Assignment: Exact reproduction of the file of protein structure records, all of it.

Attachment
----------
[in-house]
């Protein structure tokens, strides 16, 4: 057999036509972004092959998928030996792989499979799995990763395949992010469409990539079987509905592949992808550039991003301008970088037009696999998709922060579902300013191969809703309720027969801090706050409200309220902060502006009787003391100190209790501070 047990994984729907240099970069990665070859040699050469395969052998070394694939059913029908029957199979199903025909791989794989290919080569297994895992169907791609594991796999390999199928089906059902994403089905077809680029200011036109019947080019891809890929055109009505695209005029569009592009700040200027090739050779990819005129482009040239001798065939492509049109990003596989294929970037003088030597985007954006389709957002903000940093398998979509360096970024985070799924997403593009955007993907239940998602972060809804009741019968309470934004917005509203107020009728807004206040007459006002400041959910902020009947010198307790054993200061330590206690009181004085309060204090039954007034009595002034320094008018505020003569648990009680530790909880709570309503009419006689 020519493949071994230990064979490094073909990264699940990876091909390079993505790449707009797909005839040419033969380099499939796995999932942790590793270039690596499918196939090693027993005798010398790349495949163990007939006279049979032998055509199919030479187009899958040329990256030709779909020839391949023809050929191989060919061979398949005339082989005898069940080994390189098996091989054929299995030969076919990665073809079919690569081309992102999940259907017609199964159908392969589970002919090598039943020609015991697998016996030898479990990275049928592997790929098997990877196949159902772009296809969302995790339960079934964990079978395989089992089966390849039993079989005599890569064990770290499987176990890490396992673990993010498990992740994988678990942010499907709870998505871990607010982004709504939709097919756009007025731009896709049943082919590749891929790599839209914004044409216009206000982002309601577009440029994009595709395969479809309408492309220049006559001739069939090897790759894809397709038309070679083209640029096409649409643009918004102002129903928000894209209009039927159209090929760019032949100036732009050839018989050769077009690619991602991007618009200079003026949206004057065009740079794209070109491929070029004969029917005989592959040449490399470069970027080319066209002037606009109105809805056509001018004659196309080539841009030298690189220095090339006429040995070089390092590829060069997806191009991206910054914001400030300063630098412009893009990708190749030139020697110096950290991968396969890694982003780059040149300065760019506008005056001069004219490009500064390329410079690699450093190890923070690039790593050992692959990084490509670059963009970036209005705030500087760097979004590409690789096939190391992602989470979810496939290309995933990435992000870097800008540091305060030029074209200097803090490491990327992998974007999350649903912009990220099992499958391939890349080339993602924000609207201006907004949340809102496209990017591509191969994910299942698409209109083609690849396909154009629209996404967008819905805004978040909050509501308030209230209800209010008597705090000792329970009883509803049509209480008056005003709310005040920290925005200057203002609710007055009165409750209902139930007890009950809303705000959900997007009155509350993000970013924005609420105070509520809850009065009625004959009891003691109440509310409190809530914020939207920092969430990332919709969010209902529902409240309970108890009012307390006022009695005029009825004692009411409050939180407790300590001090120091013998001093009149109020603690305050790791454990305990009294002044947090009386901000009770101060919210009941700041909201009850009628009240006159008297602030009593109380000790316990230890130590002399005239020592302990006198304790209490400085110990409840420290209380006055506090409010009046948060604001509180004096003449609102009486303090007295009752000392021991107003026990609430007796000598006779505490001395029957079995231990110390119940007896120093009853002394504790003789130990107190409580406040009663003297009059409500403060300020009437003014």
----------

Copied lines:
[in-house]
């Protein structure tokens, strides 16, 4: 057999036509972004092959998928030996792989499979799995990763395949992010469409990539079987509905592949992808550039991003301008970088037009696999998709922060579902300013191969809703309720027969801090706050409200309220902060502006009787003391100190209790501070 047990994984729907240099970069990665070859040699050469395969052998070394694939059913029908029957199979199903025909791989794989290919080569297994895992169907791609594991796999390999199928089906059902994403089905077809680029200011036109019947080019891809890929055109009505695209005029569009592009700040200027090739050779990819005129482009040239001798065939492509049109990003596989294929970037003088030597985007954006389709957002903000940093398998979509360096970024985070799924997403593009955007993907239940998602972060809804009741019968309470934004917005509203107020009728807004206040007459006002400041959910902020009947010198307790054993200061330590206690009181004085309060204090039954007034009595002034320094008018505020003569648990009680530790909880709570309503009419006689 020519493949071994230990064979490094073909990264699940990876091909390079993505790449707009797909005839040419033969380099499939796995999932942790590793270039690596499918196939090693027993005798010398790349495949163990007939006279049979032998055509199919030479187009899958040329990256030709779909020839391949023809050929191989060919061979398949005339082989005898069940080994390189098996091989054929299995030969076919990665073809079919690569081309992102999940259907017609199964159908392969589970002919090598039943020609015991697998016996030898479990990275049928592997790929098997990877196949159902772009296809969302995790339960079934964990079978395989089992089966390849039993079989005599890569064990770290499987176990890490396992673990993010498990992740994988678990942010499907709870998505871990607010982004709504939709097919756009007025731009896709049943082919590749891929790599839209914004044409216009206000982002309601577009440029994009595709395969479809309408492309220049006559001739069939090897790759894809397709038309070679083209640029096409649409643009918004102002129903928000894209209009039927159209090929760019032949100036732009050839018989050769077009690619991602991007618009200079003026949206004057065009740079794209070109491929070029004969029917005989592959040449490399470069970027080319066209002037606009109105809805056509001018004659196309080539841009030298690189220095090339006429040995070089390092590829060069997806191009991206910054914001400030300063630098412009893009990708190749030139020697110096950290991968396969890694982003780059040149300065760019506008005056001069004219490009500064390329410079690699450093190890923070690039790593050992692959990084490509670059963009970036209005705030500087760097979004590409690789096939190391992602989470979810496939290309995933990435992000870097800008540091305060030029074209200097803090490491990327992998974007999350649903912009990220099992499958391939890349080339993602924000609207201006907004949340809102496209990017591509191969994910299942698409209109083609690849396909154009629209996404967008819905805004978040909050509501308030209230209800209010008597705090000792329970009883509803049509209480008056005003709310005040920290925005200057203002609710007055009165409750209902139930007890009950809303705000959900997007009155509350993000970013924005609420105070509520809850009065009625004959009891003691109440509310409190809530914020939207920092969430990332919709969010209902529902409240309970108890009012307390006022009695005029009825004692009411409050939180407790300590001090120091013998001093009149109020603690305050790791454990305990009294002044947090009386901000009770101060919210009941700041909201009850009628009240006159008297602030009593109380000790316990230890130590002399005239020592302990006198304790209490400085110990409840420290209380006055506090409010009046948060604001509180004096003449609102009486303090007295009752000392021991107003026990609430007796000598006779505490001395029957079995231990110390119940007896120093009853002394504790003789130990107190409580406040009663003297009059409500403060300020009437003014």